# .NET Number and Currency Formatting

## Custom Excel like auto formatting of numbers in .NET. Demonstrates how to take an entirely improperly formatted number and reformat it any way you like. Provides an alternative way to incorporate internationalization formatting for commas and decimals.

I recently published a JavaScript version of this number/currency reformatting code.  Some have asked for a server side version in .NET.

To see the formatting in action, JavaScript, Excel, Auto Format Numbers and International Currency.

Essentially, you pass in your comma delimiter, decimal delimiter, and number of places to the right of the decimal and the method takes care of the rest.  I use this single formatting method to handle percentages, research calculation indexes, currency, standard numerical formats, and various other unusual number format requests that may or may not fit well with the CultureInfo settings.

It can easily turn 123456789 into any of the following:

0.123456789
123.456789
1,234,567.89
-1,234.56789
123456789

It will also turn values that aren't real numbers into
properly formatted empty numbers.

0.000000000
0.0000
0

Feel free to tweak the code to add in custom rounding
or any other feature needed for your application.

Here's the code:

using System;
using System.Text;
using System.Text.RegularExpressions;

public class Utility
{

public static double ToDouble(string originalValue,int roundPlaces)
{

double returnValue=0;

try
{

originalValue = originalValue.Trim();

if (originalValue.Length < 1)
{
return 0;
}

if (roundPlaces < 100)
{
returnValue = System.Math.Round(System.Double.Parse(originalValue),
roundPlaces);
}
else { returnValue = System.Double.Parse(originalValue); }

}
catch  { return 0; }
return returnValue;
}

public static string FormatEmptyNumber(string decimalDelimiter,
int decimalPlaces)
{

string preDecimal = "0";
string postDecimal = "";

for (int i = 0; i < decimalPlaces; i++)
{
if (i == 0) { postDecimal += decimalDelimiter; }
postDecimal += "0";
}
return preDecimal + postDecimal;

}

public static string FormatNumber(string value,
string decimalDelimiter,
int decimalPlaces)
{
string minus = "";
string preDecimal = "";
string postDecimal = "";
Regex regex = null;
string returnValue = "";
string pattern = "(-?[0-9]+)([0-9]{3})";

try
{

value = value.Trim();

if (decimalPlaces < 1) { decimalDelimiter = ""; }

if (value.LastIndexOf("-") == 0)
{
minus = "-";
value = value.Replace("-", "");
}

preDecimal = value;

// preDecimal doesn't contain a number at all.
// Return formatted zero representation.

if (preDecimal.Length < 1)
{
return minus + FormatEmptyNumber(decimalDelimiter,
decimalPlaces);
}

// preDecimal is 0 or a series of 0's.
// Return formatted zero representation.

{
}
if (decimalDelimiter.Length > 0)
{
preDecimal = preDecimal.Replace(decimalDelimiter, "");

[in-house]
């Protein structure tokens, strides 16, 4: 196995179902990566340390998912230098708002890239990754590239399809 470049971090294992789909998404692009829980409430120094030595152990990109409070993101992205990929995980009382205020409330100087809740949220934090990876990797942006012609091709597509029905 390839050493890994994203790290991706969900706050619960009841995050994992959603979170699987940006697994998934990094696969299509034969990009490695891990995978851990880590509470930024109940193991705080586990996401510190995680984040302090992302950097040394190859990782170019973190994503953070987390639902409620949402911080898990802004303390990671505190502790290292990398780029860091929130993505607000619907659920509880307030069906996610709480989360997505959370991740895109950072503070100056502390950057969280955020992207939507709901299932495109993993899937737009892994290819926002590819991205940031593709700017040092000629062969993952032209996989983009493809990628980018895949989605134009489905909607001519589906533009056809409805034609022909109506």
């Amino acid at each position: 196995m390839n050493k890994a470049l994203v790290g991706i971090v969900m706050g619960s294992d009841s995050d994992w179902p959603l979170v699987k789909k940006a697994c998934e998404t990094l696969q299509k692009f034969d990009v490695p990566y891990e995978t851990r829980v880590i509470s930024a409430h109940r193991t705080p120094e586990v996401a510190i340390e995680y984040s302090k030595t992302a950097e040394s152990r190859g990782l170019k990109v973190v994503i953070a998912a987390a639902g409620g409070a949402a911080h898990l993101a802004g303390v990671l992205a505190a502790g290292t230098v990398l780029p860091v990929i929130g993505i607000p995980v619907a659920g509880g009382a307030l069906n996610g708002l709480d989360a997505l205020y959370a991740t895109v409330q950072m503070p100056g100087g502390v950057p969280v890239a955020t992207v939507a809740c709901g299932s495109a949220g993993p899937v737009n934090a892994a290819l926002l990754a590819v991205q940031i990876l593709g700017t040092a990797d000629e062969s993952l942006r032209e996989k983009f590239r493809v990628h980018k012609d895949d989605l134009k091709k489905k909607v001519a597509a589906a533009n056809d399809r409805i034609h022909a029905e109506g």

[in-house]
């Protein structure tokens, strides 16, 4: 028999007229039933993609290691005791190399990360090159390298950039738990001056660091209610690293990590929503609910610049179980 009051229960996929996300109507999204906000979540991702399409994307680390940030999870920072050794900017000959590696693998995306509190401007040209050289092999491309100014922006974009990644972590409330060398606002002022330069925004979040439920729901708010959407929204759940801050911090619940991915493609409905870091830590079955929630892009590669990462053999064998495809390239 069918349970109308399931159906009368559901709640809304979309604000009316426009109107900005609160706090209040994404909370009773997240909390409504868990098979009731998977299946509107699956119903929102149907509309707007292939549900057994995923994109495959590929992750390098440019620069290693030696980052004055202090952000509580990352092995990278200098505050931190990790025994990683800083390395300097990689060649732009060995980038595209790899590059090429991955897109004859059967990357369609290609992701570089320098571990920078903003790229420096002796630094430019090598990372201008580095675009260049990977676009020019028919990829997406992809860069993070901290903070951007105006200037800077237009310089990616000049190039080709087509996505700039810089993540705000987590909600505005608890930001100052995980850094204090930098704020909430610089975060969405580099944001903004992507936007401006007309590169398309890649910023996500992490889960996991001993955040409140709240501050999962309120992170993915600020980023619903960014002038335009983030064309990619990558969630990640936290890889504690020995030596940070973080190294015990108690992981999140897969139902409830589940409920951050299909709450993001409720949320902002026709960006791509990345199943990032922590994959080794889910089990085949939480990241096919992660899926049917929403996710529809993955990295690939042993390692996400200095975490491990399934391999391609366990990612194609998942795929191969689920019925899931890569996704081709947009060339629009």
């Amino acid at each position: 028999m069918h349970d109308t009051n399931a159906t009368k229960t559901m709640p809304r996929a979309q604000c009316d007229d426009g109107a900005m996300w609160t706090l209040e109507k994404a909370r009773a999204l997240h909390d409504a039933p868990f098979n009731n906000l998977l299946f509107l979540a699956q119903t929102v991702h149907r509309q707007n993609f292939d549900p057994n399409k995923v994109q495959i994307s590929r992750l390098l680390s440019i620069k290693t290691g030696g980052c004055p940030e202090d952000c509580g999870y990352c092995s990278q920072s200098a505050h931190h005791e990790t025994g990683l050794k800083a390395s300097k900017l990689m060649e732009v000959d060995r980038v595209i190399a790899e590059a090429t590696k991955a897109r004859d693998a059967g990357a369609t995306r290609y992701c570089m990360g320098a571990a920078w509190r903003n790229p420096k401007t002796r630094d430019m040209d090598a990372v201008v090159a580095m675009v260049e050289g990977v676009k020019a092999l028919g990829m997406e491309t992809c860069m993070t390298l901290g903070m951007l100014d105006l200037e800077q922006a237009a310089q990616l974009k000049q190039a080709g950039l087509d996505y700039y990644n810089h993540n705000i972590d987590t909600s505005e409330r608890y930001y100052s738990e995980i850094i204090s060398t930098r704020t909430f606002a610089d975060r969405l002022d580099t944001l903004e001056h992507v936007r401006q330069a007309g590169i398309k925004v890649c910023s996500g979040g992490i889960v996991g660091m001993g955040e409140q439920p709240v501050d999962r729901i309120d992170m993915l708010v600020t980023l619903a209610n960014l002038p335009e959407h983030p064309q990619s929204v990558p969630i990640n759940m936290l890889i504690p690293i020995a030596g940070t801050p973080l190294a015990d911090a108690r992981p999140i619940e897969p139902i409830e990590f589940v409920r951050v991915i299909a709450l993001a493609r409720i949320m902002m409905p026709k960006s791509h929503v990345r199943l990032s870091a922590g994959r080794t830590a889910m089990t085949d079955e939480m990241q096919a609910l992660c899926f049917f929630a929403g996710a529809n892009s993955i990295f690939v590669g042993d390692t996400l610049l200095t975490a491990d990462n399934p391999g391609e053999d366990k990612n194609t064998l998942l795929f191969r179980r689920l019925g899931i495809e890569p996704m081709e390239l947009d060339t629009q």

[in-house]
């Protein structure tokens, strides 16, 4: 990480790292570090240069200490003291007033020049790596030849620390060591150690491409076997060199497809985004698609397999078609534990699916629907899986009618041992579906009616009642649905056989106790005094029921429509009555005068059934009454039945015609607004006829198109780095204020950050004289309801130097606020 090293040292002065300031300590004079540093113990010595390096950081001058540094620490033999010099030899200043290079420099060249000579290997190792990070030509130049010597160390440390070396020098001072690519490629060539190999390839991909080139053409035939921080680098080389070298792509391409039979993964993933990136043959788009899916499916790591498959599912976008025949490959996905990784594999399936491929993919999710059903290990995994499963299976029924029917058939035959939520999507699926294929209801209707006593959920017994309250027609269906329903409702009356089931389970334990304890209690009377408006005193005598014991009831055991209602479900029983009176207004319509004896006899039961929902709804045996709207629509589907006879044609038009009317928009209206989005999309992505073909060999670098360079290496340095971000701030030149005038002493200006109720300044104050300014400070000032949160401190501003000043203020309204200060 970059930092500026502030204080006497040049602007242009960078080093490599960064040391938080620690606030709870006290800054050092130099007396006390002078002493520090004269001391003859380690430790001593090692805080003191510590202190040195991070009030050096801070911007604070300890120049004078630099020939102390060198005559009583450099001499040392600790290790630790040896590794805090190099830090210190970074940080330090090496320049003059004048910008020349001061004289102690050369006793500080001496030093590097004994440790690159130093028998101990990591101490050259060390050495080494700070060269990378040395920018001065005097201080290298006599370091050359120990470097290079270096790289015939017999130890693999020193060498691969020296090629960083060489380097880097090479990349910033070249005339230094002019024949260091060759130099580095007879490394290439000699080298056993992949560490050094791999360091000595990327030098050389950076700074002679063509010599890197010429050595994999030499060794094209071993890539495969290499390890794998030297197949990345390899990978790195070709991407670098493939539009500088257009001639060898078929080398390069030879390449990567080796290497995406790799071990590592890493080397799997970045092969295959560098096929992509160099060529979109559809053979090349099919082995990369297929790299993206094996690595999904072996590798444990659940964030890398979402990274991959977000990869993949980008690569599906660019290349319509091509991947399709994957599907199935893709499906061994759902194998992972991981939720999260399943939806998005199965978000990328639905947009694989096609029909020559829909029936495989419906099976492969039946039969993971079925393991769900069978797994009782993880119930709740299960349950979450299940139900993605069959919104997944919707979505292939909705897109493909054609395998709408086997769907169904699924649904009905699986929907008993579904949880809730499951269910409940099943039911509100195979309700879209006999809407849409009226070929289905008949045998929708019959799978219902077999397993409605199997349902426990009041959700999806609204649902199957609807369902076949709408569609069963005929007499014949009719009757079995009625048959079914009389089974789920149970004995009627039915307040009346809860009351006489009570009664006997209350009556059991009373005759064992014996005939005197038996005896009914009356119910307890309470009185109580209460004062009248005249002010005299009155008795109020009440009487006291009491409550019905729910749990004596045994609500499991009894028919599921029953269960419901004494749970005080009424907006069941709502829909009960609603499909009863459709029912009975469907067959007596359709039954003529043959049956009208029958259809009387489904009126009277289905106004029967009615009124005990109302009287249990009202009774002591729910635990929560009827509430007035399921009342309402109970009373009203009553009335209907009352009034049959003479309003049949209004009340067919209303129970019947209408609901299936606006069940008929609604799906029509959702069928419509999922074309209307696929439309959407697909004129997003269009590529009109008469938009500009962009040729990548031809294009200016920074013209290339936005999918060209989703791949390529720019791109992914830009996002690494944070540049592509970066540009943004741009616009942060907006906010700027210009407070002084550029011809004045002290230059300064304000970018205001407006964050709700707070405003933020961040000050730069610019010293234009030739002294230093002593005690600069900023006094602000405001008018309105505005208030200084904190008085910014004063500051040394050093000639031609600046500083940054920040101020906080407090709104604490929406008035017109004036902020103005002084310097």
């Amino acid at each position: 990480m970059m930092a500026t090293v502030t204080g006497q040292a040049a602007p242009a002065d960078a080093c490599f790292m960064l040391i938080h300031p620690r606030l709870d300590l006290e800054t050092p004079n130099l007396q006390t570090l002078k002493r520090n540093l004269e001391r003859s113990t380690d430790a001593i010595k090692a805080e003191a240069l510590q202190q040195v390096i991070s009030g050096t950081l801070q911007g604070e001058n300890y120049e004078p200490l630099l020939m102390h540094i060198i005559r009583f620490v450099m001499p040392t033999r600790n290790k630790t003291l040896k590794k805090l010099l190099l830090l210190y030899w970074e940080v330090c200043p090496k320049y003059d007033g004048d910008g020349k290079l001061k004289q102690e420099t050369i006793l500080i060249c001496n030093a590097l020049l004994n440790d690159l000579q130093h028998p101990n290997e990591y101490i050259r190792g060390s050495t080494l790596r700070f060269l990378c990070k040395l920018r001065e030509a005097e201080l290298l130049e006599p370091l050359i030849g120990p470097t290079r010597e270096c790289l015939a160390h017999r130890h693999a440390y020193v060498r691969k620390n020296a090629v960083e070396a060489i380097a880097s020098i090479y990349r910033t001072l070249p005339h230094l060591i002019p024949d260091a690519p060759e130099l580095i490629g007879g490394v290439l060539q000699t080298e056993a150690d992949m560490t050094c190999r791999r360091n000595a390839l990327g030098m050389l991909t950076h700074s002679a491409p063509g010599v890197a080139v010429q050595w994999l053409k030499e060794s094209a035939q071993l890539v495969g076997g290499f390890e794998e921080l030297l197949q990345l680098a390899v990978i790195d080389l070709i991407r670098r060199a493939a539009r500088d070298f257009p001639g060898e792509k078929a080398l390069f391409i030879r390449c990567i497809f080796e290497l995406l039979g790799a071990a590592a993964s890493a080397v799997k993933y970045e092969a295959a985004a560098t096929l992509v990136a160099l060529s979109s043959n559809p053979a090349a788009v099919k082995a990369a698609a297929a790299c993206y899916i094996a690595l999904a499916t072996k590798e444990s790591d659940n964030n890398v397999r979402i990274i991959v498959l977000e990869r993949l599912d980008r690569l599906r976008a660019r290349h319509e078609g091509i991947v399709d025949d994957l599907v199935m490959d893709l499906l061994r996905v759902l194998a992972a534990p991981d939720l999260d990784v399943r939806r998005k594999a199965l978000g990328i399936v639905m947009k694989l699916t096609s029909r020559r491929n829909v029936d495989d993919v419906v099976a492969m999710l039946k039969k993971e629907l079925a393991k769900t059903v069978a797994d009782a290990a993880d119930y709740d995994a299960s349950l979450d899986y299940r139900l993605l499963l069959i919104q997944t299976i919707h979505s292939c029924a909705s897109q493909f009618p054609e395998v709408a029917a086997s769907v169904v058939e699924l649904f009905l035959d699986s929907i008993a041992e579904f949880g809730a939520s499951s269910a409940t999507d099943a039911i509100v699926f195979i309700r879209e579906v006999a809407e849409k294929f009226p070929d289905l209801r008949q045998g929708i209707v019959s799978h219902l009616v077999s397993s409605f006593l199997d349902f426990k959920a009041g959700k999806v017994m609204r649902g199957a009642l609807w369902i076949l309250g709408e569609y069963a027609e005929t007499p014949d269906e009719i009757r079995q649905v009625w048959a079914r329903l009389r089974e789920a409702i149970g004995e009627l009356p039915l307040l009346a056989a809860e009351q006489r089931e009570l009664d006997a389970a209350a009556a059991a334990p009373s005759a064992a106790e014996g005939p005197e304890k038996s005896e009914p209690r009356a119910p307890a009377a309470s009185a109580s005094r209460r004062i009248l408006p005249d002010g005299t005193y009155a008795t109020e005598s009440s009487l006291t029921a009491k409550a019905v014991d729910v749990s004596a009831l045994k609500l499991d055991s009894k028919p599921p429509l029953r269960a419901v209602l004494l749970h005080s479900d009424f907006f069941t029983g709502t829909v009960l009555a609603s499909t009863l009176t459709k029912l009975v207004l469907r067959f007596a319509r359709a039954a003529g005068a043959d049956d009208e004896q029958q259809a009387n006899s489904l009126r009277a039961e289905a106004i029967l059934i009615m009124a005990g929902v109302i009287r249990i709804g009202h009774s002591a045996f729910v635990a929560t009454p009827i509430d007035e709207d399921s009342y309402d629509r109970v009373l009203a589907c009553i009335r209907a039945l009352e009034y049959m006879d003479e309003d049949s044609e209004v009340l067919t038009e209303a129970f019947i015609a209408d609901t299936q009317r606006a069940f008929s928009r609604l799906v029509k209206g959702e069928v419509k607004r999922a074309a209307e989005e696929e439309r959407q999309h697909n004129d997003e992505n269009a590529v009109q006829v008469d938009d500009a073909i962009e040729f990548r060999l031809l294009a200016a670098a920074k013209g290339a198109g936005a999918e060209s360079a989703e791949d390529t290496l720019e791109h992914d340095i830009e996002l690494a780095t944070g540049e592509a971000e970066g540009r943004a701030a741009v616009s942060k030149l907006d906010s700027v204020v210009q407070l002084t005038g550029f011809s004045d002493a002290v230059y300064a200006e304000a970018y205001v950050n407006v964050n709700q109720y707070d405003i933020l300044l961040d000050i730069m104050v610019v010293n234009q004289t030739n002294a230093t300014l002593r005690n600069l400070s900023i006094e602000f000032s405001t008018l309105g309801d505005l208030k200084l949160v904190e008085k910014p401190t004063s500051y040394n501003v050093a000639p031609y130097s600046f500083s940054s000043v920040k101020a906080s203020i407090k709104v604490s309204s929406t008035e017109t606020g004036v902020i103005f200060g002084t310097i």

}

if (ToDouble(preDecimal, 0) < 1)
{
return minus + FormatEmptyNumber(decimalDelimiter,
decimalPlaces);
}

// predecimal has no numbers to the left.
// Return formatted zero representation.

if (preDecimal.Length == decimalPlaces)
{
return minus + "0" + decimalDelimiter + preDecimal;
}

// predecimal has fewer characters than the
// specified number of decimal places.
// Return formatted leading zero representation.

if (preDecimal.Length < decimalPlaces)
{
if (decimalPlaces == 2)
{
return minus + FormatEmptyNumber(decimalDelimiter,
decimalPlaces - 1)
+ preDecimal;
}

return minus + FormatEmptyNumber(decimalDelimiter,
decimalPlaces - 2)
+ preDecimal;
}

// predecimal contains enough characters to
// qualify to need decimal points rendered.
// Parse out the pre and post decimal values
// for future formatting.

if (preDecimal.Length > decimalPlaces)
{
postDecimal = decimalDelimiter + preDecimal.Substring(
preDecimal.Length - decimalPlaces);
preDecimal = preDecimal.Substring(0, preDecimal.Length - decimalPlaces);
}

// Place comma oriented delimiter every 3 characters
// against the numeric represenation of the "left" side
// of the decimal representation.  When finished, return
// both the left side comma formatted value together with
// the right side decimal formatted value.

regex = new Regex(pattern);

while (Regex.IsMatch(preDecimal, pattern))
{
preDecimal = regex.Replace(preDecimal, "\$1" + commaDelimiter + "\$2");
}

}
catch (Exception) { returnValue = ToDouble("0", 0).ToString(); }
return minus + preDecimal + postDecimal;
}
}

By Robbe Morris   Popularity  (6364 Views)
Biography - Robbe Morris
 Robbe has been a Microsoft MVP in C# since 2004. He is also the co-founder of NullSkull.com which provides .NET articles, book reviews, software reviews, and software download and purchase advice.  Robbe also loves to scuba dive and go deep sea fishing in the Florida Keys or off the coast of Daytona Beach. Here's my most recent course on Pluralsight. I think it has some interesting insight on IT professional job interviews and using words in your resume to influence the questions you'll be asked. Resumes, Job Seeking, and Interviews in context.